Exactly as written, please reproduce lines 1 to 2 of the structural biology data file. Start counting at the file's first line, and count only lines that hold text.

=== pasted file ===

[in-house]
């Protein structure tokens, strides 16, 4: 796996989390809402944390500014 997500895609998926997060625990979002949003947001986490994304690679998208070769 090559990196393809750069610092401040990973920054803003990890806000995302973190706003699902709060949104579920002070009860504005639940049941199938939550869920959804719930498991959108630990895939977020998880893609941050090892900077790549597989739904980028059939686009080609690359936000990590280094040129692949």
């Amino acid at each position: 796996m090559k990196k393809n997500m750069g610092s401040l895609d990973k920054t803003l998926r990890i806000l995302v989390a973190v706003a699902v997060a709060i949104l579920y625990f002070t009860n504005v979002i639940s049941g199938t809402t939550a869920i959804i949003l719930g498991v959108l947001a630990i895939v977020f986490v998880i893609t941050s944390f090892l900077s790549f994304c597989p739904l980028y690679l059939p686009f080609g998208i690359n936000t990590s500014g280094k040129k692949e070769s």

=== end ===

[in-house]
């Protein structure tokens, strides 16, 4: 796996989390809402944390500014 997500895609998926997060625990979002949003947001986490994304690679998208070769 090559990196393809750069610092401040990973920054803003990890806000995302973190706003699902709060949104579920002070009860504005639940049941199938939550869920959804719930498991959108630990895939977020998880893609941050090892900077790549597989739904980028059939686009080609690359936000990590280094040129692949």